A two-year, $150,000 research award from the March of Dimes organization will enable Assistant Professor Kassandra Ori-McKenney, Department of Molecular and Cellular Biology, to further explore cell structure and how that structure affects brain development.
The Basil O'Connor Starter Scholar Research Award will support Ori-McKenney’s foundational research of the DYRK1A enzyme and could potentially lead to more effective treatments for the disorders such as autism spectrum disorder, Down syndrome and microcephaly.
“There’s already targeted drug treatments against the DYRK1a enzyme, so we think it's essential to understand what it does, what happens when it's targeted and the different developmental processes to which it contributes,” said Ori-McKenney.
The DYRK1A enzyme is especially powerful — and subsequently harmful if mutated — because of its ability to act as a molecular switch, turning other proteins on and off or changing their localization. These switches are important during normal brain development, so having too much or too little of them can abnormally affect how the brain forms.
“All of the major contributions of this kinase seem to be during the neuron developmental stages in utero,” she said. “It seems to be incredibly important during that stage and can lead to a lot of neurological alterations.”
There’s very little known about the DYRK1A enzyme’s cellular interaction in during the prenatal development stages, she said.
“If you have too much of it or too little of (DYRK1A), it leads to a variety of different diseases. So we focused, specifically for the March of Dimes, on the regulatory pathway because there may be ways to target that,” Ori-McKenney said.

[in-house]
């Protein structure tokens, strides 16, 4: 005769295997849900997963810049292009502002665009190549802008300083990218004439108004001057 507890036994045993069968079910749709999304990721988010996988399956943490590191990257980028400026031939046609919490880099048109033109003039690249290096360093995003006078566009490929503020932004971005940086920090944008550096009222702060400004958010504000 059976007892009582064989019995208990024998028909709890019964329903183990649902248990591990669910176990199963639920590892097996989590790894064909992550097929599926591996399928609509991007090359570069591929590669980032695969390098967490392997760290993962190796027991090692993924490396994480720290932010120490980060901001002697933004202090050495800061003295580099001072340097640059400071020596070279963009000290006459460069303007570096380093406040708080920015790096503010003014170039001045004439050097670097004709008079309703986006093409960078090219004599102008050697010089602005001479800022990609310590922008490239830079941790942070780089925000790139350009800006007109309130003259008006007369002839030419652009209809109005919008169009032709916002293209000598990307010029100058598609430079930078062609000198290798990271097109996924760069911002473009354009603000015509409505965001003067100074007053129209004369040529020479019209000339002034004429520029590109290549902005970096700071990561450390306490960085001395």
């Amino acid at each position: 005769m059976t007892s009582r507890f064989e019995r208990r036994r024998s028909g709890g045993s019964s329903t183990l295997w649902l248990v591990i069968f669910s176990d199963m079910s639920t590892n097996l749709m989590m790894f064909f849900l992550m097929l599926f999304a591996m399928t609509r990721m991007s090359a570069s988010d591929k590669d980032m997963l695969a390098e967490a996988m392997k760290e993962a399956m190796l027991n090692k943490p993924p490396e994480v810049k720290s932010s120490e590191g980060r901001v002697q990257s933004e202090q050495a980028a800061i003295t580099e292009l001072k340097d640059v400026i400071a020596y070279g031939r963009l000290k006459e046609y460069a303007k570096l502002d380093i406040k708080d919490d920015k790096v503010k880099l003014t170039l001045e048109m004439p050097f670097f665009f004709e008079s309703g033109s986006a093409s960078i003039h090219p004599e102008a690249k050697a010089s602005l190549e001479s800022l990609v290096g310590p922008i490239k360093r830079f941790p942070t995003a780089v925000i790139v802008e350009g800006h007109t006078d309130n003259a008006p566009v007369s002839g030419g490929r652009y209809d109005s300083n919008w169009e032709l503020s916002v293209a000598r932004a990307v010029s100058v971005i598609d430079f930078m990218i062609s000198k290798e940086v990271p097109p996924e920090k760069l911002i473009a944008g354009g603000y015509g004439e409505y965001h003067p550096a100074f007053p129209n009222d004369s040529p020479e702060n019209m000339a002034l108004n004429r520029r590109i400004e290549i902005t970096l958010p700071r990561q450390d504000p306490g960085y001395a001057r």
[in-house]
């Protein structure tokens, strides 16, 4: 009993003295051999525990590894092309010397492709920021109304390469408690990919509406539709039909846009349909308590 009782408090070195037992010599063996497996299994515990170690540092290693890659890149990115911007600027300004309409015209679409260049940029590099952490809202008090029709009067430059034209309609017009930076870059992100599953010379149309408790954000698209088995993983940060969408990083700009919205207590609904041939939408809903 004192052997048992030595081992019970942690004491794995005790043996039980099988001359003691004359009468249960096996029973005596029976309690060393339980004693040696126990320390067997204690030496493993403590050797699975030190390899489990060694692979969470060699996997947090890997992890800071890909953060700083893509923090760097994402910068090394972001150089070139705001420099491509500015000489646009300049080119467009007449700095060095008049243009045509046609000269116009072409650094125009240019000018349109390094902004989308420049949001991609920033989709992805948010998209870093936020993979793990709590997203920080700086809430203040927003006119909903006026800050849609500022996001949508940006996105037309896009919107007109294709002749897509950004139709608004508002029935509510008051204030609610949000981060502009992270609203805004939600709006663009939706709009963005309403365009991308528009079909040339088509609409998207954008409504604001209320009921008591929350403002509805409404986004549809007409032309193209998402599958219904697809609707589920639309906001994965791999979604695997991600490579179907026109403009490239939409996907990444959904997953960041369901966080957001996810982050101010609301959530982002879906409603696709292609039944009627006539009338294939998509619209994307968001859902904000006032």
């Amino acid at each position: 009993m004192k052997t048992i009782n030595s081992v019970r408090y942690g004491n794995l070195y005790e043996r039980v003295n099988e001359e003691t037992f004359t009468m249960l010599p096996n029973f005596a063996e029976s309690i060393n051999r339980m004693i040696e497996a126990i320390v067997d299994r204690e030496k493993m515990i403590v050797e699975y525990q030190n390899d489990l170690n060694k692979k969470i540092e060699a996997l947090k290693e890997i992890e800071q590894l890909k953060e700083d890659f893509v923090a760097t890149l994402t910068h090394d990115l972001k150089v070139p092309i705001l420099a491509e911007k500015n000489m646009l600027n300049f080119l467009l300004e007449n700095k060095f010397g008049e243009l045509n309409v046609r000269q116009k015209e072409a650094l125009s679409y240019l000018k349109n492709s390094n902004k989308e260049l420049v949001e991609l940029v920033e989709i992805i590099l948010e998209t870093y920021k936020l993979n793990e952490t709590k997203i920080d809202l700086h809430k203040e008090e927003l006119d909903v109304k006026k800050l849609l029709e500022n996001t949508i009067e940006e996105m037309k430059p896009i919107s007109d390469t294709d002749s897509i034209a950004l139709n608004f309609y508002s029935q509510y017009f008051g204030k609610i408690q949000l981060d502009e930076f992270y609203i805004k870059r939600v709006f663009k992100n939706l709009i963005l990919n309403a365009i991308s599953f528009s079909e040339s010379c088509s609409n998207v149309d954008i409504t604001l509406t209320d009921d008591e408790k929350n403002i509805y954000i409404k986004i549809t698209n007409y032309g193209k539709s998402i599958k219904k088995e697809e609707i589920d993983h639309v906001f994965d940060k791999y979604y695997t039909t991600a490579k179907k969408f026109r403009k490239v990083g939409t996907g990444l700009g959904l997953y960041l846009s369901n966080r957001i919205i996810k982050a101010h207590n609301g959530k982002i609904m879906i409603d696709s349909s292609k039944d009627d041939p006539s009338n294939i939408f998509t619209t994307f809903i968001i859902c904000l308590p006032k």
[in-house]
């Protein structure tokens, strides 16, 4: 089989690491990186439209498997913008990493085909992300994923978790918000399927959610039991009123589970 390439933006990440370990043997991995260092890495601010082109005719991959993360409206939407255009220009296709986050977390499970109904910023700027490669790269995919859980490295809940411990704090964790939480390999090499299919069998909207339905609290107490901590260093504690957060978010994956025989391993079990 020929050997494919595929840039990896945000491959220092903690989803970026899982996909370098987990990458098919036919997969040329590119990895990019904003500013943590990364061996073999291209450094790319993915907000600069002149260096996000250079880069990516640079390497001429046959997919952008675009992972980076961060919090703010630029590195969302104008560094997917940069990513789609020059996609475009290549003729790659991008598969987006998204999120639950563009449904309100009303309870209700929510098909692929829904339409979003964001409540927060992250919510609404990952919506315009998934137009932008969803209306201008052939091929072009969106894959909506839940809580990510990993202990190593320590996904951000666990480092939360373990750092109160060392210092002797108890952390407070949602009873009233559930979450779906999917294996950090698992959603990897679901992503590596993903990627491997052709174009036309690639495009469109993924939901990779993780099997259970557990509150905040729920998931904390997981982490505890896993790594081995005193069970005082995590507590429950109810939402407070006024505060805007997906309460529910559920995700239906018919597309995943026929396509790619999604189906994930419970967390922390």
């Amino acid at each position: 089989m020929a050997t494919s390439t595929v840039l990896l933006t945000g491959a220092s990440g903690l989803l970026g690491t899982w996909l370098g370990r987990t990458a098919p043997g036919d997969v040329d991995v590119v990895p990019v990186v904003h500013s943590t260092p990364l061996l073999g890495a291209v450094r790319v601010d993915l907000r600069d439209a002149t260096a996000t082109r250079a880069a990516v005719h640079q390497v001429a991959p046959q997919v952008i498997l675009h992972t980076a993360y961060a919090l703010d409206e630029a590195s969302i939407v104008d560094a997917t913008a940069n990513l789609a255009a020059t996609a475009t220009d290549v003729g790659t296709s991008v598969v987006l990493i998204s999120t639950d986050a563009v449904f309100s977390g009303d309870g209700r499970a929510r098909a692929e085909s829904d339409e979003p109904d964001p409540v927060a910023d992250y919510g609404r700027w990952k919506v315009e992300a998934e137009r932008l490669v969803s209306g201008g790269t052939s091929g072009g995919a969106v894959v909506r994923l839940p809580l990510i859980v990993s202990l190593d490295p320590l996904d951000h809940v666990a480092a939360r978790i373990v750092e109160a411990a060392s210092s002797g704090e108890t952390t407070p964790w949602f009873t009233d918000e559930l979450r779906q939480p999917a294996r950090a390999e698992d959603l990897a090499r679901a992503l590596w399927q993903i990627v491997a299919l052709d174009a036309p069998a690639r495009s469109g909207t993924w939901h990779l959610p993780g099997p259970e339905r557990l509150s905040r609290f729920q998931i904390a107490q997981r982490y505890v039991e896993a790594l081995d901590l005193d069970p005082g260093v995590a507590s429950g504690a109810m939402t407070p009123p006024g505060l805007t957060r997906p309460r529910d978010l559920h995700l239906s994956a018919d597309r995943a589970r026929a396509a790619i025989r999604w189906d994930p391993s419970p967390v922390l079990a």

Ultimately, the study of the enzyme relates specifically to what inspires Ori-McKenney most about science – the cytoskeleton. DYRK1A can distort the cytoskeleton, a framework structure which provides cells with their shape. In neuronal cells, this is the key building block of how a neuron forms and maintains its shape.
“I’m so interested in the building blocks that come together and come apart and direct certain processes,” she said. “I’m fascinated at the protein level and at the molecular level with what’s really controlling neuronal development. Because once we figure that out, we can understand things so much better on the cellular level.”
And gaining this understanding lays the foundation for real human impact, said Ori-McKenney.
“I have the best job in the world,” she said. “I get to talk to people and formulate ideas and new directions, and it’s just a constant discussion of what can we explore, what can we figure out and how can we relate this — in my particular case — to neuronal mental disease?”
The March of Dimes funds research and programs to improve the health of babies by ending premature birth, birth defects and infant mortality. The Basil O'Connor Starter Scholar Research Award supports young scientists embarking on their independent research careers.